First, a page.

Survey Shows Popularity of Electronic Payments Continues to Soar

Dallas, TX, November 08, 2013 --( Electronic payments continue to rapidly become the most preferred form of bill payment among consumers, according to a recent survey of more than 600 Texans by Dallas-based SWACHA, one of the largest not-for-profit electronic payment associations in the country. According to SWACHA’s 2013 Consumer Insights Survey, 88 percent of respondents reported they pay at least one bill electronically, up from 82 percent in 2009; and nearly half of those indicated they have increased their use of electronic payments compared to 12 months ago as payment method trends continue to shift from traditional paper checks to mobile and online platforms.

Not surprisingly, younger respondents reported embracing electronic payments at a higher percentage than those in older age categories, but not by much. Ninety-three percent of those aged 25 to 54 reported they pay at least one bill electronically, however older respondents were not far behind with 80 percent aged 55 and older stating they pay electronically.

“We encourage financial institutions to recognize that consumers are embracing electronic payments on a wide range of payment platforms and they need to be prepared to meet these needs,” said Dennis Simmons, AAP, President and CEO of SWACHA. “We will continue to work with those involved in the payments industry to ensure they provide a safe and secure environment for consumers to transact business as we continue our move to a paperless society.”

The increased use of electronic payments revealed in SWACHA’s survey has been concentrated in the payment of utilities and mortgages. Since 2009, 27 percent more respondents reported they pay their gas bills via electronic payments instead of checks, followed by 21 percent more who pay water bills, and 19 percent more of respondents who pay their mortgage electronically.

Benefits of electronic payments
Among the many benefits of electronic payments that respondents listed, SWACHA found that the majority (48 percent) reported that not having to write and mail checks is the single most important benefit. Not having to worry about missing deadlines was reported by 26 percent as the single mostimportant benefit followed by 11 percent who view saving paper and helping the environment as the single most important benefit. Not having to visit billers’ offices and having online receipts also were among the benefits cited as the most important by 9 percent and 3 percent respectively. It is important to note, however, that among the drawbacks of electronic payments cited in the survey, 35 percent agreed that having to change all the details when they move or change banks or credit cards was the most significant drawback.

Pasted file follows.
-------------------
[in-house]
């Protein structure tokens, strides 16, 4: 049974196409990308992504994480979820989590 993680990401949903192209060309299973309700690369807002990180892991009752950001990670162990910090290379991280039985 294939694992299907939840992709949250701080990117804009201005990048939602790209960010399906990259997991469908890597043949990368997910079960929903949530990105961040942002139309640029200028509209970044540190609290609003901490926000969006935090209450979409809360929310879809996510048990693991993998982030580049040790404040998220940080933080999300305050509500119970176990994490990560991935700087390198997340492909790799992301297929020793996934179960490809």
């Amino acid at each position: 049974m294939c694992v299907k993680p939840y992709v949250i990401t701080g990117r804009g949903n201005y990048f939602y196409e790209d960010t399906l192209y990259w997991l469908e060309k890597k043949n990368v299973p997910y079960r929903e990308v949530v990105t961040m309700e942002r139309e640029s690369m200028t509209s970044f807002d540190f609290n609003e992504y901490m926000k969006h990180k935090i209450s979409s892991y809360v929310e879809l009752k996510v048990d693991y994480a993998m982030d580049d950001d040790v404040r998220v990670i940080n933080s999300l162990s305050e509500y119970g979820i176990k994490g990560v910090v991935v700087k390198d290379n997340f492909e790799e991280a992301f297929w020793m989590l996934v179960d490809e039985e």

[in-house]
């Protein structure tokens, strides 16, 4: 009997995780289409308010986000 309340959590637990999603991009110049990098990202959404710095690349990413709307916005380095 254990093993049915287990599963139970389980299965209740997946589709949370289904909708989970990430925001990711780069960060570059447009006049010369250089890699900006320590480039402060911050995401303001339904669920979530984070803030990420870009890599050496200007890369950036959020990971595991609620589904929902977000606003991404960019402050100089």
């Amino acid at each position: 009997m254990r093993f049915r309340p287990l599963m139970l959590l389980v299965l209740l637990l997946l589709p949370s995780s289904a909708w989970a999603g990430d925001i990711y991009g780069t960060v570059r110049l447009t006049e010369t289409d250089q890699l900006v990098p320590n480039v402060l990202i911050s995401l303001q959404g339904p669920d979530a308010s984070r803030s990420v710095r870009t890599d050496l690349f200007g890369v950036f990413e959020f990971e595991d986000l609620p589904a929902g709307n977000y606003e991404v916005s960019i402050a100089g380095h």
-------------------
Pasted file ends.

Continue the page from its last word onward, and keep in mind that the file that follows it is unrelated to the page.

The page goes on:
“Changing banks or credit cards typically involves updating your information with each company, changing account numbers for direct deposit, and maintaining the old accounts until all transactions have cleared, which can be a daunting task,” said Simmons. “Our survey shows there is an opportunity for financial institutions to streamline this process for customers, and in doing so, gain or create more satisfied customers.”

Nearly one-fourth still receiving paper bills
“Although our industry has made great strides in increasing the number of people who pay bills electronically, there is still more work to be done to encourage people to opt out of receiving paper bills,” Simmons said.

Of those surveyed, 77 percent receive at least one bill electronically, leaving 23 percent who still receive all paper bills. Of the respondents who received electronic bills, 47 percent were most likely to receive internet and cell phone bills, 43 percent received electricity bills, and 42 percent received credit card and cable bills. Car and department store bills were the least likely to be received electronically, at 20 percent and 17 percent respectively.

“Not only are electronic payments faster and can save someone from a host of identity theft problems if their paper financial statements and documents aren’t properly disposed, they can save the environment as well. According to PayItGreen, for every U.S. household that switches to electronic payments and billing, six pounds of paper would be saved each year, the equivalent of more than 23 pounds of wood,” added Simmons.

About the Survey
SWACHA’s online survey of 601 Texas residents was conducted in April 2013, by Decision Analyst with a confidence interval of 95 percent and a corresponding margin of error of +/- 4 percent. Only those respondents who identified themselves as the person responsible for the paying household bills were permitted to complete the survey.

SWACHA-The Electronic Payments Resource®, is one of the largest not-for-profit electronic payments associations in the country with approximately 1,100 members across the Southwest. SWACHA is the resource of choice for financial institutions and corporations in the areas of education, training, payments system risks and knowledge about electronic payments. For more information visit:

Twitter: @SWACHA

Editor’s Note: This is the 5th in a series of releases based on SWACHA’s 2013 Consumer Insights Survey.
Granado Communications Group
Denise Lessard